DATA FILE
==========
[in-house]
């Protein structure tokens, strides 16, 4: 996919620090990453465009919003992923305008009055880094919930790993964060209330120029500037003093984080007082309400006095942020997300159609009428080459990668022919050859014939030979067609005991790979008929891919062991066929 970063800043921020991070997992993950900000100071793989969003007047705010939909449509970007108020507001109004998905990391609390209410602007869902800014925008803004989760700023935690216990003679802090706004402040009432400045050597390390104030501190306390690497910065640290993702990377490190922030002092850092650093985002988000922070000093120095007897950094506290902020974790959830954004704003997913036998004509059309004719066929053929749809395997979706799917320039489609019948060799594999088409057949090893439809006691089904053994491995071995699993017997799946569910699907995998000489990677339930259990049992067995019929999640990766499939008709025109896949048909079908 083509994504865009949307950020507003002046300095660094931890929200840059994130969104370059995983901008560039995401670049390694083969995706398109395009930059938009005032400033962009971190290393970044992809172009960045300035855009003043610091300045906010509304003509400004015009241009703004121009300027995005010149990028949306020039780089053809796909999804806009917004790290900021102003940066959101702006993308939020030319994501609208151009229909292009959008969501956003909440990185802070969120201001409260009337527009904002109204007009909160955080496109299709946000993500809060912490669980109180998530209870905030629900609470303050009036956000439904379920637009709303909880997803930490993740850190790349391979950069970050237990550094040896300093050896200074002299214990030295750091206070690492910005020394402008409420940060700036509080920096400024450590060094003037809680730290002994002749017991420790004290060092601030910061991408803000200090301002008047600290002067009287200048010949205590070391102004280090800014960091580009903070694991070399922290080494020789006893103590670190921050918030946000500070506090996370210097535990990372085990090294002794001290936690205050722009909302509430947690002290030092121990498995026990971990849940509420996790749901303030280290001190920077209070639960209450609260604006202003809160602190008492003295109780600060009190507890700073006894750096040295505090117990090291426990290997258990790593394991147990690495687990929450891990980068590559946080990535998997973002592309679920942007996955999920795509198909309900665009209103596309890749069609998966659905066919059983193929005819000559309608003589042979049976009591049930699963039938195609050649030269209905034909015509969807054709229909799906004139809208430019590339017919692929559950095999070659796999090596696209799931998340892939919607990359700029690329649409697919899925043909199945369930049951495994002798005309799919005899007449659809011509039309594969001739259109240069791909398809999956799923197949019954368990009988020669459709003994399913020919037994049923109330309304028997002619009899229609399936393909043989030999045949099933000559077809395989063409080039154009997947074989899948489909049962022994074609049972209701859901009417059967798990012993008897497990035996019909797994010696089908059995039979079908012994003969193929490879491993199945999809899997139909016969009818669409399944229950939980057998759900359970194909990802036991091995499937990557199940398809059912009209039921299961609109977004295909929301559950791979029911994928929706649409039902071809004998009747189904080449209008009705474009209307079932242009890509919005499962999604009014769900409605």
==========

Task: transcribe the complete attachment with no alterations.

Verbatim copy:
[in-house]
């Protein structure tokens, strides 16, 4: 996919620090990453465009919003992923305008009055880094919930790993964060209330120029500037003093984080007082309400006095942020997300159609009428080459990668022919050859014939030979067609005991790979008929891919062991066929 970063800043921020991070997992993950900000100071793989969003007047705010939909449509970007108020507001109004998905990391609390209410602007869902800014925008803004989760700023935690216990003679802090706004402040009432400045050597390390104030501190306390690497910065640290993702990377490190922030002092850092650093985002988000922070000093120095007897950094506290902020974790959830954004704003997913036998004509059309004719066929053929749809395997979706799917320039489609019948060799594999088409057949090893439809006691089904053994491995071995699993017997799946569910699907995998000489990677339930259990049992067995019929999640990766499939008709025109896949048909079908 083509994504865009949307950020507003002046300095660094931890929200840059994130969104370059995983901008560039995401670049390694083969995706398109395009930059938009005032400033962009971190290393970044992809172009960045300035855009003043610091300045906010509304003509400004015009241009703004121009300027995005010149990028949306020039780089053809796909999804806009917004790290900021102003940066959101702006993308939020030319994501609208151009229909292009959008969501956003909440990185802070969120201001409260009337527009904002109204007009909160955080496109299709946000993500809060912490669980109180998530209870905030629900609470303050009036956000439904379920637009709303909880997803930490993740850190790349391979950069970050237990550094040896300093050896200074002299214990030295750091206070690492910005020394402008409420940060700036509080920096400024450590060094003037809680730290002994002749017991420790004290060092601030910061991408803000200090301002008047600290002067009287200048010949205590070391102004280090800014960091580009903070694991070399922290080494020789006893103590670190921050918030946000500070506090996370210097535990990372085990090294002794001290936690205050722009909302509430947690002290030092121990498995026990971990849940509420996790749901303030280290001190920077209070639960209450609260604006202003809160602190008492003295109780600060009190507890700073006894750096040295505090117990090291426990290997258990790593394991147990690495687990929450891990980068590559946080990535998997973002592309679920942007996955999920795509198909309900665009209103596309890749069609998966659905066919059983193929005819000559309608003589042979049976009591049930699963039938195609050649030269209905034909015509969807054709229909799906004139809208430019590339017919692929559950095999070659796999090596696209799931998340892939919607990359700029690329649409697919899925043909199945369930049951495994002798005309799919005899007449659809011509039309594969001739259109240069791909398809999956799923197949019954368990009988020669459709003994399913020919037994049923109330309304028997002619009899229609399936393909043989030999045949099933000559077809395989063409080039154009997947074989899948489909049962022994074609049972209701859901009417059967798990012993008897497990035996019909797994010696089908059995039979079908012994003969193929490879491993199945999809899997139909016969009818669409399944229950939980057998759900359970194909990802036991091995499937990557199940398809059912009209039921299961609109977004295909929301559950791979029911994928929706649409039902071809004998009747189904080449209008009705474009209307079932242009890509919005499962999604009014769900409605």